Is it your desire to be born into this world, or not? Think seriously about it before you reply.

From Ryunosuke Akutagawa’s Kappa, the tale of a man, now housed in an asylum, who claims to have fallen into the land of the kappas and lived among them for some time. At the surface it is a very Swiftian rollick but a little below is a darker thread connected to the author’s life – the story being completed only a few months before a suicide prompted largely by fear of onset inherited mental illness (thought to be schizophrenia).

But there is the other side of the picture; for, by all human standards, nothing could be quite so ludicrous as the processes of Kappa childbirth. Not very long after this conversation with Chak, I went to Bag’s cottage to watch as his wife gave birth to a child.

Just as we would, the Kappa calls in a doctor or a midwife to assist at the delivery. But when it comes to the moment just before the child is born, the father— almost as if he is telephoning—puts his mouth to the mother’s vagina and asks in a loud voice:

‘Is it your desire to be born into this world, or not? Think seriously about it before you reply.’

Bag followed this regular practice; kneeling on the floor so as to bring his mouth on a level with his wife’s vagina, he asked the question a number of times, after which he rinsed his mouth with a liquid disinfectant that lay handy on the table.

Then came the child’s reply from inside its mother’s womb; it seemed to be having no small amount of scruple, for the voice was weak and hesitant.

‘I do not wish to be born. In the first place, it makes me shudder to think of all the things that I shall inherit from my father—the insanity alone is bad enough. And an additional factor is that I maintain that a Kappa’s existence is evil.’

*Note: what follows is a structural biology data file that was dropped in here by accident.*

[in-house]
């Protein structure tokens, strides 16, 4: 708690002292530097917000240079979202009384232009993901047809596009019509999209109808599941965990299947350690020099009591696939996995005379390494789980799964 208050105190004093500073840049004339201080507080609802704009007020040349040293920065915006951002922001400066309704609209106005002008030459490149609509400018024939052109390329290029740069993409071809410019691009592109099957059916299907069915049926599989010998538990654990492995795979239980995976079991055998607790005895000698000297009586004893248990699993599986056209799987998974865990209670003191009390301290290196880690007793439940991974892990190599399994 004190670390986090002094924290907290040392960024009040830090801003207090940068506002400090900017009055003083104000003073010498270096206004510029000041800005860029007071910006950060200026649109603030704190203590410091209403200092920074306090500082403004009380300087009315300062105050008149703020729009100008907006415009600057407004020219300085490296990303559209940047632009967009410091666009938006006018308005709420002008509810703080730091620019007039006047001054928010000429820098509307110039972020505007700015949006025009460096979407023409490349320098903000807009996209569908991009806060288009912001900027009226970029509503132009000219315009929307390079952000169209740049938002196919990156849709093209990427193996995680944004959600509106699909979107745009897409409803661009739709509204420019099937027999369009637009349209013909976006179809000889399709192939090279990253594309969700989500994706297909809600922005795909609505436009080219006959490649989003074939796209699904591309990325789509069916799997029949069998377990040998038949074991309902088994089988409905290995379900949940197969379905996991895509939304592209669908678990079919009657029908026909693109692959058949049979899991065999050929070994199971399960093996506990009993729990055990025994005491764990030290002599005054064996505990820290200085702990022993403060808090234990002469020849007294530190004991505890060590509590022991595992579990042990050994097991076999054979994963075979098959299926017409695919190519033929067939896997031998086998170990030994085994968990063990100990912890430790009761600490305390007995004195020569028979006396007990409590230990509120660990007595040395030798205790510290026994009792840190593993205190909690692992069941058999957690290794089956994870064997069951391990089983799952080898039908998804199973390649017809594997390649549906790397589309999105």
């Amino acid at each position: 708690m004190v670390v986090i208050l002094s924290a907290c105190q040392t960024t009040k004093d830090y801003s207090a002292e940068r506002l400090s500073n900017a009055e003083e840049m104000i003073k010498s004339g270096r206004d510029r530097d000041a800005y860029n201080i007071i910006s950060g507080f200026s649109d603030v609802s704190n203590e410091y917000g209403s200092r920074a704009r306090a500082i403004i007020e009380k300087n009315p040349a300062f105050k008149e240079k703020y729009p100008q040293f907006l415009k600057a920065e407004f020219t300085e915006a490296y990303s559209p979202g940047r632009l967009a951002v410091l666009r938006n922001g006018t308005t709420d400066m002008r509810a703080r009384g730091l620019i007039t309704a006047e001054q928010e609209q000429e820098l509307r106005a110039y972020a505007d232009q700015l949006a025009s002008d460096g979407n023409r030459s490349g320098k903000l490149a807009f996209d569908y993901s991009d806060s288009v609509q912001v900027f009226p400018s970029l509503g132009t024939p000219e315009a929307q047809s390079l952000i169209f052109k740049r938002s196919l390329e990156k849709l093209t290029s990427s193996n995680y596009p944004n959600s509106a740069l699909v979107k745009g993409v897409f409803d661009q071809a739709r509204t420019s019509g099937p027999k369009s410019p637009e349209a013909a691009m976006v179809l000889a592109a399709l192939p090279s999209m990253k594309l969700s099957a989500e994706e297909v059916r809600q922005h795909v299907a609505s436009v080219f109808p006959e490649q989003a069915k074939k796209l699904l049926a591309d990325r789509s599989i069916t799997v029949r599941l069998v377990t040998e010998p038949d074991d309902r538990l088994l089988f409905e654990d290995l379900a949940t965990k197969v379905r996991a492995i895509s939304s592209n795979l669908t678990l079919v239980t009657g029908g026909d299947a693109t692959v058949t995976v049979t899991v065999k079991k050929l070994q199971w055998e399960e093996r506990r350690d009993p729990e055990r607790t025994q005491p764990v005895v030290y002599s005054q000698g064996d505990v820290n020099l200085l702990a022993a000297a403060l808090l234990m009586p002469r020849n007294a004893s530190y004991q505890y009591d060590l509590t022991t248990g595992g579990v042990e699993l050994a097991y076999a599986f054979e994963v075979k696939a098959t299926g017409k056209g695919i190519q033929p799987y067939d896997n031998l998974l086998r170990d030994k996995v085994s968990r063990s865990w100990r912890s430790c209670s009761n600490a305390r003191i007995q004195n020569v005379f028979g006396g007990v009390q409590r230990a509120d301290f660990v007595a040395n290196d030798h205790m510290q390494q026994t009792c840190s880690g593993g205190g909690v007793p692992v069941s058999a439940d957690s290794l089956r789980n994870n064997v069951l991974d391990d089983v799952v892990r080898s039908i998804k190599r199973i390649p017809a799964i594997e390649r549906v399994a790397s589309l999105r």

The natural sequel of an unnatural beginning

From Jane Austen’s Persuasion.

How eloquent could Anne Elliot have been! how eloquent, at least, were her wishes on the side of early warm attachment, and a cheerful confidence in futurity, against that over-anxious caution which seems to insult exertion and distrust Providence! She had been forced into prudence in her youth, she learned romance as she grew older: the natural sequel of an unnatural beginning.

It’s a bit close for comfort to the passages someone at Penguin always chooses as the back-cover blurb but is redeemed in interest because there’s a surviving copy from Austen’s family where someone – believed to be her sister Cassandra – has added in the margins here, ‘Dear, Dear Jane! This deserves to be written in letters of gold.’

I’ve always liked Persuasion best of Austen’s novels. There’s something so curious about a romance in which the romancing pair never meaningfully speak to each other until the final pages. There’s also a delight in how unredeemed the other Elliots remain through the end.